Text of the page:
I believe that paper-based medical records, NOT EMRs, are the dream of lawyers. Let’s consider my first adult-care Physician, again. If my condition, untreated, was fatal and I died, my surviving family would have wondered, why I didn’t know about my condition and followed the lifesaving treatment plan. They would have gotten a lawyer, who in turn would have gotten a court order for my entire medical record, from all Physicians whose care I sought. And what would have been noted in the paper-based medical record? Would those paper-based medical records serve well as evidence for a wrongful death lawsuit?
When I speak with Physicians who claim that EMRs stand between them and their patients, I tell them my story and ask them to examine their attitudes about patients and they may be unconsciously expressing them during office visits. Perhaps they didn’t perceive paper-based medical records as standing in the way, because the medically relevant notes were few and far between requiring less attention. If Physicians have always engaged patients in their care, even when using paper-based medical records, they will continue to engage patients in their care when using EMRs.
Now that the CMS is pushing Physicians to use EMRs in a “Meaningful” way, I suggest developing EMR workflows that 1) support patient engagement. It’s the patient’s medical record, so why turn your back on the patient when updating their progress note on paper or electronically? Laptops and tablets make it easier to maintain face-to-face contact with a patient while having the electronic progress note readily available to you both. 2) Meet CMS Meaningful Use. The CMS Meaningful Use rules were established so that the focus is NOT on the technology. If your focus is on the Technology, then have a candid conversation with your vendor about developing the EMR so that you can maintain your patient-centered approach to care. Additionally, until Physicians have had a chance to fully consider the most Meaningful Use of Certified EHR Technology for them and their patients, the CMS criteria serve as a good (not perfect) blueprint. Which brings me to 3) drive EMR use that is Meaningful to you and your unique patients, going beyond the stereotypes of conditions, gender and race.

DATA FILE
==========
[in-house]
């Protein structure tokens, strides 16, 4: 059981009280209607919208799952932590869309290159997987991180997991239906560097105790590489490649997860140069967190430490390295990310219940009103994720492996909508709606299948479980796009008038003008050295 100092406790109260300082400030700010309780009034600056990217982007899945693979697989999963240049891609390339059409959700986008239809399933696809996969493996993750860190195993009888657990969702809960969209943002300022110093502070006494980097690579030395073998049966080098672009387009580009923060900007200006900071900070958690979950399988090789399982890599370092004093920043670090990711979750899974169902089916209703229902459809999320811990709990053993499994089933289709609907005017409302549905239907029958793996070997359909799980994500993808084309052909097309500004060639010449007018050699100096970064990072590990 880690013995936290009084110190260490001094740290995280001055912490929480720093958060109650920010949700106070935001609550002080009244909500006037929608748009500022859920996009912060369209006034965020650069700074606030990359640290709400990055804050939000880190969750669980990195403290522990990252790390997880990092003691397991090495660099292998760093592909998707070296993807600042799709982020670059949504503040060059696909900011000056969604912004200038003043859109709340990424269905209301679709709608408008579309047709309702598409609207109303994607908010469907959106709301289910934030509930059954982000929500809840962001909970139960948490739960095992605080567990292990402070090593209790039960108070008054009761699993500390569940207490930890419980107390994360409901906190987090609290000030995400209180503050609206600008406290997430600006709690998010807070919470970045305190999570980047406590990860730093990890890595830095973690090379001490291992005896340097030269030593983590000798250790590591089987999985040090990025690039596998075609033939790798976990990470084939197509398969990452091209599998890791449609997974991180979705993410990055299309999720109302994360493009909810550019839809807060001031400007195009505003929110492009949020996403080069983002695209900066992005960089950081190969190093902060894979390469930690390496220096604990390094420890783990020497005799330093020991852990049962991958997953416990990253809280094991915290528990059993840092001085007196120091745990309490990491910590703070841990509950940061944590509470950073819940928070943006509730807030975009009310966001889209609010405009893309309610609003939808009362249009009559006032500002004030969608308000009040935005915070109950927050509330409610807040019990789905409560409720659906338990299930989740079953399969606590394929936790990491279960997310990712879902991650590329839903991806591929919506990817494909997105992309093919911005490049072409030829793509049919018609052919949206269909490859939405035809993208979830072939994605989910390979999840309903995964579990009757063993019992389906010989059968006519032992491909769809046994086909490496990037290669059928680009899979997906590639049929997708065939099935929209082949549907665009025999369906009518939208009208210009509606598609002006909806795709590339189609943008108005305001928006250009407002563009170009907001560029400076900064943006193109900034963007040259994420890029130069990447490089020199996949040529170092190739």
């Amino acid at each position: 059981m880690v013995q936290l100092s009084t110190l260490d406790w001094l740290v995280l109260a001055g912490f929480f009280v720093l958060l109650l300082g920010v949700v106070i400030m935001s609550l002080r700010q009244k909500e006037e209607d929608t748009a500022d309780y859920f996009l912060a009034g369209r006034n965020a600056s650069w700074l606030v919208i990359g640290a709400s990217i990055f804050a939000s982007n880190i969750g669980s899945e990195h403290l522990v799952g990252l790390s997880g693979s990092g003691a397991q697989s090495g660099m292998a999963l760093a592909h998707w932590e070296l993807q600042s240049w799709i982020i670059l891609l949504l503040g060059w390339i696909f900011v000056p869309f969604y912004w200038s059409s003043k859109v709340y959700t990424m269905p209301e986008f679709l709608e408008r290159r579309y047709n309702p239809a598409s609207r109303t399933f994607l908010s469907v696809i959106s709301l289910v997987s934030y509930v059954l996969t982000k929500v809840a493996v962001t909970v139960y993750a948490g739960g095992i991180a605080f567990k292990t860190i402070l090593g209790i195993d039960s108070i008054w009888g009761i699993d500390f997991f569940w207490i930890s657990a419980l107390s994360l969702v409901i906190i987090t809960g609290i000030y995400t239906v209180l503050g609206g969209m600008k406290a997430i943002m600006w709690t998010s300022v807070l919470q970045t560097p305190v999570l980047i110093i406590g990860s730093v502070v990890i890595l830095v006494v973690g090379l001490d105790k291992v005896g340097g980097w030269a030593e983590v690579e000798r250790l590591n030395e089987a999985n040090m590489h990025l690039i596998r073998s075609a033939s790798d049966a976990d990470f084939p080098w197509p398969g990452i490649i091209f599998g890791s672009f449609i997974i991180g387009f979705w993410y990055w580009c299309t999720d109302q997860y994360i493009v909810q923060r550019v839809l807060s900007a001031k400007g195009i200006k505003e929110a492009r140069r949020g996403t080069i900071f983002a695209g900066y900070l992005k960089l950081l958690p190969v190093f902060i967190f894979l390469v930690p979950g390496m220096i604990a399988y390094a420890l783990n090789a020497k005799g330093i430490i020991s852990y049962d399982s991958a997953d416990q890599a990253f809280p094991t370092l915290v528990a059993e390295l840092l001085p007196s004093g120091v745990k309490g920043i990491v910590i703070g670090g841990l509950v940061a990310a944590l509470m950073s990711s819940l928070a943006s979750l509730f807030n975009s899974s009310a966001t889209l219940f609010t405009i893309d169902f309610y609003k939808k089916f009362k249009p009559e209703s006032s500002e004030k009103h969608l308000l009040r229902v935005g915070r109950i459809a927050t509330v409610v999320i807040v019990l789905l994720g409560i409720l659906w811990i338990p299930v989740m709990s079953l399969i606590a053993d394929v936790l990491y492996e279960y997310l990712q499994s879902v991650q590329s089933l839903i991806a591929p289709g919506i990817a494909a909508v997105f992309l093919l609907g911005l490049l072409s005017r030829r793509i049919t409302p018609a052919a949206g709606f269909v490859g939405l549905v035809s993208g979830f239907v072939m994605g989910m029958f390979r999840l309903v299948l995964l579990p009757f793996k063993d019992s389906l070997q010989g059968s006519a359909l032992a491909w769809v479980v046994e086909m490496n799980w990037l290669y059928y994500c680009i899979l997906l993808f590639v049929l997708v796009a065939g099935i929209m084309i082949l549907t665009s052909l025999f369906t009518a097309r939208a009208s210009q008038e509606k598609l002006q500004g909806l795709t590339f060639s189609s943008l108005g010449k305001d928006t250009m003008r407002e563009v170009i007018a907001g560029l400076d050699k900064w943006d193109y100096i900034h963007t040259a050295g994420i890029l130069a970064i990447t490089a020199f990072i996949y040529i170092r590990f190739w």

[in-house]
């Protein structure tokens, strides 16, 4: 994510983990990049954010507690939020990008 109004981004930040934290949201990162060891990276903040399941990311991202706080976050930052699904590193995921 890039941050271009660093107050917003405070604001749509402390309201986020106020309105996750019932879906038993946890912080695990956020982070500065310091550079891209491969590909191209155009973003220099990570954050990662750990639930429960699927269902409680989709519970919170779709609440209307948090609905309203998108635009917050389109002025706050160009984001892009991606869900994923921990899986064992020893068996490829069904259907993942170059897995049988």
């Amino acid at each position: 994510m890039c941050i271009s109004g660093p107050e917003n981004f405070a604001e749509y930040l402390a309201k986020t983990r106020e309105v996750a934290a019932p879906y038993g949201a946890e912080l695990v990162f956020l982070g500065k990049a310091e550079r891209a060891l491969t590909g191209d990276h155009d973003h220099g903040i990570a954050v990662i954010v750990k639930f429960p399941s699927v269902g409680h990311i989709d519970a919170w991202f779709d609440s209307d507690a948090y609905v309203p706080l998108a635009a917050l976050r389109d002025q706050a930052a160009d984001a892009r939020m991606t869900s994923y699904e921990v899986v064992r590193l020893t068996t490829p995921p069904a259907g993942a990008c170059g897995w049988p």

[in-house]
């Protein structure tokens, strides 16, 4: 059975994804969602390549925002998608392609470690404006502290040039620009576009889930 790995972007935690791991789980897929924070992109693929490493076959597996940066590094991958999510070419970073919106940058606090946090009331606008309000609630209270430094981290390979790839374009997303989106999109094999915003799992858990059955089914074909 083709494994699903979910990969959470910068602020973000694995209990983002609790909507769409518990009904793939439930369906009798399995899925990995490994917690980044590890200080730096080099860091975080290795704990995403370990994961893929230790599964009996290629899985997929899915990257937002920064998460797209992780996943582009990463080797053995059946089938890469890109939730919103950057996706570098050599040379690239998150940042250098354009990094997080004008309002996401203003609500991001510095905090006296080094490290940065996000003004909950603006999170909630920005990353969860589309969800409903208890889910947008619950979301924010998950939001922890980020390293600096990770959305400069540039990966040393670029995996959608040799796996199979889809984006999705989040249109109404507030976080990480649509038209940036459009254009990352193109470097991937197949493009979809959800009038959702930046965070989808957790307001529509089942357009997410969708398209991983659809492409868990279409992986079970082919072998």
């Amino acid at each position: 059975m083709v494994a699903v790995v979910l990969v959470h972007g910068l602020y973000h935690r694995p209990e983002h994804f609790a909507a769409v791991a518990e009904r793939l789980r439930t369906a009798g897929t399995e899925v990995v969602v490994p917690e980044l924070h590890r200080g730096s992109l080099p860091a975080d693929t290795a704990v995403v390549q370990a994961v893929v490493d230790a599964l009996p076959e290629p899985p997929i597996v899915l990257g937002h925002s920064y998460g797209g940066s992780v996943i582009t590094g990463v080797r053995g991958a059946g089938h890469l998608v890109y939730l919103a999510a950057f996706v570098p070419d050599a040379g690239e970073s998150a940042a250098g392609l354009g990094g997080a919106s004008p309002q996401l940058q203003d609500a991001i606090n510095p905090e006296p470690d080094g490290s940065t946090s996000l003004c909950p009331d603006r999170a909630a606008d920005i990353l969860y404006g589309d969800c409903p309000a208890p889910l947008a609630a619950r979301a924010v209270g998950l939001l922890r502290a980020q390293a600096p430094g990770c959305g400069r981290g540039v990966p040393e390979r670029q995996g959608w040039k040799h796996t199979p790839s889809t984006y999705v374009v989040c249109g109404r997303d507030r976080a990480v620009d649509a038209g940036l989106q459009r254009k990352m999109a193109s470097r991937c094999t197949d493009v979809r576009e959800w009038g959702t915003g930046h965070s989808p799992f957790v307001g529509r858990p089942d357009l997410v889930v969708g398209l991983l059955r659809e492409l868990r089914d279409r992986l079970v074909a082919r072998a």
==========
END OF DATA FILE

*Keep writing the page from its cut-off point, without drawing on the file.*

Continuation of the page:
This was my initial response to G Foster:
Thanks for sharing your views. Quite interesting to consider the question of whether physicians are really engaged in care (EMR or not). That’s a hard question to answered and likely is all over the board depending on the doctor.
Although, I think we have to be careful in a number of ways. For example, if we assume physicians haven’t been as engaged as they should be, that doesn’t mean that EHR can’t still make it worse (or better depending on your view).
The biggest challenge I see is that the reimbursement model incentivizes many of these behaviors. That’s tough challenge to solve.
These are some deep and complicated issues that we’re talking about here. One thing I know that won’t resolve them is to act like they’re not a problem. The reality is that for many doctors, this isn’t a problem (EMR or not). However, many of the issues regarding physician interaction with patients are there regardless of EHR. Does EHR make them worse?
I think technology is a great magnifier. This applies to both good and bad. So, I expect in many cases EHR does make the patient interaction worse. Although, in other cases I think EHR takes the physician patient interaction to a whole new level of collaboration and patient care.